Friday morning dawned. The driving together started Friday, so I was up early and eager. There was a coffee shop on the first floor of the hotel building, outside entry, so that's where we grabbed our morning coffee and I breakfast.
The Portofino only has one cupholder. Have I mentioned this? Of course the cupholder goes to the driver, which was Nugget in this case. I had my coffee and my breakfast (overnight oats) to eat so I was juggling two things with no cupholder. But one manages. The oats portion was huge, bigger than I thought was wise for me, but I can get cranky when hungry and I wasn't sure when or what lunch would be. A large portion of oats will keep me full and energized for a while, so I ate it all. It turned out I could have trusted Mandy, but I still felt very new and unfamiliar with the entire event.
The morning meetup spot was at a ranch about 30 minutes away from the hotel. Nugget and I get fuel on the way there, one of the last stations before spot, and already see other participants. That made me smile.
At the ranch, we met at a parking lot between a shop and a pasture (well, sort of between, close enough). There were three horses and a mule in the pasture, so as people gathered, what did I do? Why, of course, I went and said hi to the equines! All seemed very interested in saying hi, the mule most of all, but there was a brook/stream/ditch of water keeping the horses away from the fence. I understand why a publicly accessible ranch would do this (some horses will initiate contact with people then bite, thinking they're being playful but causing injury, keeping the horses out of hand's reach is a wise thing). So I only had a distant communication with the equines. Still, it brightened my morning to share some looks with them.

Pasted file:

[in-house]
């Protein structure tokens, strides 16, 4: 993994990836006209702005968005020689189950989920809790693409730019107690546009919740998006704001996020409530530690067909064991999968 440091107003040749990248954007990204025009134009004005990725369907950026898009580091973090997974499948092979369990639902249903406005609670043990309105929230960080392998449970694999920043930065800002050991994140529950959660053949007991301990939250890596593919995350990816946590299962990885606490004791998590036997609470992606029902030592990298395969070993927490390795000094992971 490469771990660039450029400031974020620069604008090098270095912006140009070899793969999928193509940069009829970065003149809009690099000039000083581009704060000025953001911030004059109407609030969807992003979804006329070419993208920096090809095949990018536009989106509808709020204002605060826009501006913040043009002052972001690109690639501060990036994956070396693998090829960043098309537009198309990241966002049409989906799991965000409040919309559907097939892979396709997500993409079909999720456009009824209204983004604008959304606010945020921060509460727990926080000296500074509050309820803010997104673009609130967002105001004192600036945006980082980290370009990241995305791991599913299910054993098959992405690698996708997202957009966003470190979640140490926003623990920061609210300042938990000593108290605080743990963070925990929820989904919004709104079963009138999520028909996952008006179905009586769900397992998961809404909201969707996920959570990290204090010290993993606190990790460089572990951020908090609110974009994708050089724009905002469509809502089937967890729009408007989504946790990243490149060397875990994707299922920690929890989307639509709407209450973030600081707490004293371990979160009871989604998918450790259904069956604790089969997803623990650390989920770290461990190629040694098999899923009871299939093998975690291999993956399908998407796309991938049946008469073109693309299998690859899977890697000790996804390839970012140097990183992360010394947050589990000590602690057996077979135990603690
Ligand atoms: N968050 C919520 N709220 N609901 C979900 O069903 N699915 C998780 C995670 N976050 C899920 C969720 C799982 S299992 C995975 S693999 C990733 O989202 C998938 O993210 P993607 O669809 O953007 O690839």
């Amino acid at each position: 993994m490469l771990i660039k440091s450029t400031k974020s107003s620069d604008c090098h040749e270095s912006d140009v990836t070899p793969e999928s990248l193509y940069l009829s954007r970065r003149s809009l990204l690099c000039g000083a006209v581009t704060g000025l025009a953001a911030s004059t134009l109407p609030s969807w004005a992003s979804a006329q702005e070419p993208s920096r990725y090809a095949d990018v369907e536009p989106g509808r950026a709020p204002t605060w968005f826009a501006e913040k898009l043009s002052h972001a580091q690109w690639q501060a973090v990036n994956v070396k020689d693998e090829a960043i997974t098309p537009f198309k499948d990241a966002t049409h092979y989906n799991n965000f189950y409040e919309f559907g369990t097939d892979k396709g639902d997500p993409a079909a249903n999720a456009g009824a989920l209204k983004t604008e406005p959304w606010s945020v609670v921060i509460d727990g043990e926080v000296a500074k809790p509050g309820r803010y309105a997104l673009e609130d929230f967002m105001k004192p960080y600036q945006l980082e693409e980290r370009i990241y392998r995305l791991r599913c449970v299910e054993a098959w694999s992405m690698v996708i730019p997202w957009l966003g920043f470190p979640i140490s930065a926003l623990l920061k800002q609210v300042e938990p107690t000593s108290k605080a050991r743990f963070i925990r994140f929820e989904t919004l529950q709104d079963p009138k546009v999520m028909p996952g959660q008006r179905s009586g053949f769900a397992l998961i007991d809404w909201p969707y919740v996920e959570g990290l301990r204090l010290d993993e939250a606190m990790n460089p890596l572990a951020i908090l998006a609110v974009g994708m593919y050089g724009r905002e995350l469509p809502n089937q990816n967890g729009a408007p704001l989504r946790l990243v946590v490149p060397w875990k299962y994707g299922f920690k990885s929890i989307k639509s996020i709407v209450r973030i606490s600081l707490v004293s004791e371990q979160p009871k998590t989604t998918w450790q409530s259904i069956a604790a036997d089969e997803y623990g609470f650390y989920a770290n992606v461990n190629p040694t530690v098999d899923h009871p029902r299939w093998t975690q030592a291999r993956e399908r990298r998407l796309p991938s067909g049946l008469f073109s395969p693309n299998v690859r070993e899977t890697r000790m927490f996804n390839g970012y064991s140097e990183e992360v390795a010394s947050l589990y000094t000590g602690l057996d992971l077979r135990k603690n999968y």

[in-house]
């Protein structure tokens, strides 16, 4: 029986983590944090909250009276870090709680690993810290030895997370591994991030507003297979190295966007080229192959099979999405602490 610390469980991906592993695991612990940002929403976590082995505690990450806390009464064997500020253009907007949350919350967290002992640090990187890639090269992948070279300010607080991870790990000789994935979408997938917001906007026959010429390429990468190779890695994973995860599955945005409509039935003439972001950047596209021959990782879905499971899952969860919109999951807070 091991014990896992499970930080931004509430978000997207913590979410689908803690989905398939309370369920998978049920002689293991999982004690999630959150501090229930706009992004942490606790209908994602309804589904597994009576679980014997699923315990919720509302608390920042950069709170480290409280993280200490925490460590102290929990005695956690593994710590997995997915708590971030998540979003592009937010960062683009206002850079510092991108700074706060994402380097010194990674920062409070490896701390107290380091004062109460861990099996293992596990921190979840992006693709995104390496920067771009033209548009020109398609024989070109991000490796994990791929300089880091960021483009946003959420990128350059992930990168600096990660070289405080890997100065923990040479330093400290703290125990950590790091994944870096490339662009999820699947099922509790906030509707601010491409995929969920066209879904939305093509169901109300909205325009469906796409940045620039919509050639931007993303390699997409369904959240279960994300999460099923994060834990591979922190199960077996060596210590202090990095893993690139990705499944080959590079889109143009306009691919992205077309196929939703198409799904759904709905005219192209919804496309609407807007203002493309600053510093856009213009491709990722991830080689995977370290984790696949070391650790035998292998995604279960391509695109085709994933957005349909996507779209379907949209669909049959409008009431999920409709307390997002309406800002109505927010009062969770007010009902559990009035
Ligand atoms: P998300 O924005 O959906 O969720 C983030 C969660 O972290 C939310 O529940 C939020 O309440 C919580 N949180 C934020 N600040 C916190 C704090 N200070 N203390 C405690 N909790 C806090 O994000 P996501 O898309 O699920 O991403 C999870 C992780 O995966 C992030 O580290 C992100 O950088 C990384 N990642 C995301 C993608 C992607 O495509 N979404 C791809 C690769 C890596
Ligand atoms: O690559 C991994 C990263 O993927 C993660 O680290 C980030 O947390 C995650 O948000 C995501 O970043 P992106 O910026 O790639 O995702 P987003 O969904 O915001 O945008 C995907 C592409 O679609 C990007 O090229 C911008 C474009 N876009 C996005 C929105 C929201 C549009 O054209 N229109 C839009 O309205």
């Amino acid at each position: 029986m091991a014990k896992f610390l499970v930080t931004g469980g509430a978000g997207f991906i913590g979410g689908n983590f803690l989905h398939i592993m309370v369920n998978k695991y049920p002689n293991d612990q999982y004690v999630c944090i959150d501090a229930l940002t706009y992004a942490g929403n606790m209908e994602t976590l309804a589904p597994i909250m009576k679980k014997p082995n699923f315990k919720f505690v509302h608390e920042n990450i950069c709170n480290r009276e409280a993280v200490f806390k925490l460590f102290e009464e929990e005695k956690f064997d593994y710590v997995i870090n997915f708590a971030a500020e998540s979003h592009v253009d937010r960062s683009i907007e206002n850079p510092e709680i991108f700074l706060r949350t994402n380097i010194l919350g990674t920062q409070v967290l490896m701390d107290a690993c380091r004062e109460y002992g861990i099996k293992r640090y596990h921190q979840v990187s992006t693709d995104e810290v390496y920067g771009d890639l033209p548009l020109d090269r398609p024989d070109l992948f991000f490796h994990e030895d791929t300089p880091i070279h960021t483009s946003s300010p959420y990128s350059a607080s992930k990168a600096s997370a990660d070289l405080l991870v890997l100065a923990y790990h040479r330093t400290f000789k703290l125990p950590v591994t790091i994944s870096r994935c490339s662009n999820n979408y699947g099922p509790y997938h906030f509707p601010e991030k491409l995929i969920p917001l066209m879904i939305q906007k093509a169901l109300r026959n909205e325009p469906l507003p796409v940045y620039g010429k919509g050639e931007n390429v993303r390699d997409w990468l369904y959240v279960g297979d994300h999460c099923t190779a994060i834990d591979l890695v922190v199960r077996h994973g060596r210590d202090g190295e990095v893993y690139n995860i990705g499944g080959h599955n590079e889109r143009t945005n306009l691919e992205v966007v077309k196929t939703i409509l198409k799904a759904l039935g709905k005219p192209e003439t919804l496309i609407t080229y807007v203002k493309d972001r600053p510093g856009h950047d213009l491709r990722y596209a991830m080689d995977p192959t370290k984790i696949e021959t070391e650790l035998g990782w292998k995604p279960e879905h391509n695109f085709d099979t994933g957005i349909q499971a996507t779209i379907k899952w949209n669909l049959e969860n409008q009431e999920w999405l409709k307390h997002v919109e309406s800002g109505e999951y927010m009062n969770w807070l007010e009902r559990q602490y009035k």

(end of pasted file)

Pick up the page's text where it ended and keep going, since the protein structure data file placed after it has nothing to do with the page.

I returned to the group, Todd and Paul arrived, and the morning driver's meeting was held (along with a bit of other paperwork). Then it was off to cars to drive!
Wait. I don't have a not-Portofino to drive yet. We'd just spent 3 days in the Portofino, I wanted to be in something else! Others had already swapped cars or didn't want to swap for the first run. Have I put it off for too long? Am I "stuck" driving the Portofino? (the horror!) Oh, no, finally an interested party, as others are driving off! I'm handed an F-Type rented through Turo. The driver's significant other is getting into the F-type, because the Portofino has some weirdness that needs to be explained (and with others already driving away, better for Nugget to be in that car to explain things). So I'm introducing myself to a stranger as I drive her away in not-even-actually-her car! Thankfully as an HPDE instructor I take a lot of "strangers" and acquaintances for rides, so I chat with her as I learn the F-type and try to catch up to the group. She was wonderful to talk with and handled the "Oh, suddenly a stranger is driving you around, and driving aggressively, whaaa?" extremely well. Briefest car review ever: The F-Type was very pleasantly oversteery when I planted weight on the nose, a very nicely balanced car if you're the type of person who wants your car to go sideways when you brake.
At the first rest stop I am told I am driving a GR86. I don't even remember who told me. Oh, also, the owner's son is in the passenger seat. It's a GR86, you don't need an introduction to the car, right? Everyone's leaving. Alright, bum in seat, adjust, say hello to my young passenger, and off we go! Back down the road, through the town, and the other way. On this drive we chatted about cars and engines, technical terms of engine components and performance driving. The GR86 did beautifully, great little car, fixes most of the things I found dissatisfying about the first one. Of course, it's still not a convertible!